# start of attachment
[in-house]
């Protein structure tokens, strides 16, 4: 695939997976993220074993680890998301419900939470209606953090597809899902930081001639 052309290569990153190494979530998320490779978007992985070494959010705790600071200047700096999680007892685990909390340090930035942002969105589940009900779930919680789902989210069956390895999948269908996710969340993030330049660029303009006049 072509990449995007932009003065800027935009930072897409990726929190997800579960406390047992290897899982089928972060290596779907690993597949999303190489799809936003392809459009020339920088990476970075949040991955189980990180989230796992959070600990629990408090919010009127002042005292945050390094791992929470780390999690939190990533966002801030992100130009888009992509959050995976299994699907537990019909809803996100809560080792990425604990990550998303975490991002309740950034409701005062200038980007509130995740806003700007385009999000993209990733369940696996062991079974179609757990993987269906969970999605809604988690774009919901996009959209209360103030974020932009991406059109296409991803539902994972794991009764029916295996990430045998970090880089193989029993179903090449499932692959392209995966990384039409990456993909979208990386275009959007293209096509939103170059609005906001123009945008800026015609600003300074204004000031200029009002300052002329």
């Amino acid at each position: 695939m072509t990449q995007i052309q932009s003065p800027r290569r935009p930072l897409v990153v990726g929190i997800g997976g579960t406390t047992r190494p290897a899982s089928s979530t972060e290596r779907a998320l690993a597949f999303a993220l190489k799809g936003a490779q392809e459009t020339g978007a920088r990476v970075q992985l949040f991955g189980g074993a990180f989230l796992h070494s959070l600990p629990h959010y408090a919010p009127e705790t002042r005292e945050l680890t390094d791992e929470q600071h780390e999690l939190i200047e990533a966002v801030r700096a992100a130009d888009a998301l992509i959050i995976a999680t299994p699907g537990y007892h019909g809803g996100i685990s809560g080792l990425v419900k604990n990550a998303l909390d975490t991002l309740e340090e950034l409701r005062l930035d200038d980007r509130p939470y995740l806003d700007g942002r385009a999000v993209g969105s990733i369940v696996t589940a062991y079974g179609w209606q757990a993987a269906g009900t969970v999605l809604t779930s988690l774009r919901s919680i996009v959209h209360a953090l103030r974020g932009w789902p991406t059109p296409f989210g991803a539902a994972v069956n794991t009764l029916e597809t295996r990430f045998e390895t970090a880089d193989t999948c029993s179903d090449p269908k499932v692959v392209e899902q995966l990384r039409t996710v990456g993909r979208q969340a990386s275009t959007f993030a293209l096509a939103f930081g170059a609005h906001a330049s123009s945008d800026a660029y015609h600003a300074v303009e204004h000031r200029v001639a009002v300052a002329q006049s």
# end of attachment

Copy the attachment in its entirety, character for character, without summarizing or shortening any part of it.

[in-house]
């Protein structure tokens, strides 16, 4: 695939997976993220074993680890998301419900939470209606953090597809899902930081001639 052309290569990153190494979530998320490779978007992985070494959010705790600071200047700096999680007892685990909390340090930035942002969105589940009900779930919680789902989210069956390895999948269908996710969340993030330049660029303009006049 072509990449995007932009003065800027935009930072897409990726929190997800579960406390047992290897899982089928972060290596779907690993597949999303190489799809936003392809459009020339920088990476970075949040991955189980990180989230796992959070600990629990408090919010009127002042005292945050390094791992929470780390999690939190990533966002801030992100130009888009992509959050995976299994699907537990019909809803996100809560080792990425604990990550998303975490991002309740950034409701005062200038980007509130995740806003700007385009999000993209990733369940696996062991079974179609757990993987269906969970999605809604988690774009919901996009959209209360103030974020932009991406059109296409991803539902994972794991009764029916295996990430045998970090880089193989029993179903090449499932692959392209995966990384039409990456993909979208990386275009959007293209096509939103170059609005906001123009945008800026015609600003300074204004000031200029009002300052002329």
């Amino acid at each position: 695939m072509t990449q995007i052309q932009s003065p800027r290569r935009p930072l897409v990153v990726g929190i997800g997976g579960t406390t047992r190494p290897a899982s089928s979530t972060e290596r779907a998320l690993a597949f999303a993220l190489k799809g936003a490779q392809e459009t020339g978007a920088r990476v970075q992985l949040f991955g189980g074993a990180f989230l796992h070494s959070l600990p629990h959010y408090a919010p009127e705790t002042r005292e945050l680890t390094d791992e929470q600071h780390e999690l939190i200047e990533a966002v801030r700096a992100a130009d888009a998301l992509i959050i995976a999680t299994p699907g537990y007892h019909g809803g996100i685990s809560g080792l990425v419900k604990n990550a998303l909390d975490t991002l309740e340090e950034l409701r005062l930035d200038d980007r509130p939470y995740l806003d700007g942002r385009a999000v993209g969105s990733i369940v696996t589940a062991y079974g179609w209606q757990a993987a269906g009900t969970v999605l809604t779930s988690l774009r919901s919680i996009v959209h209360a953090l103030r974020g932009w789902p991406t059109p296409f989210g991803a539902a994972v069956n794991t009764l029916e597809t295996r990430f045998e390895t970090a880089d193989t999948c029993s179903d090449p269908k499932v692959v392209e899902q995966l990384r039409t996710v990456g993909r979208q969340a990386s275009t959007f993030a293209l096509a939103f930081g170059a609005h906001a330049s123009s945008d800026a660029y015609h600003a300074v303009e204004h000031r200029v001639a009002v300052a002329q006049s």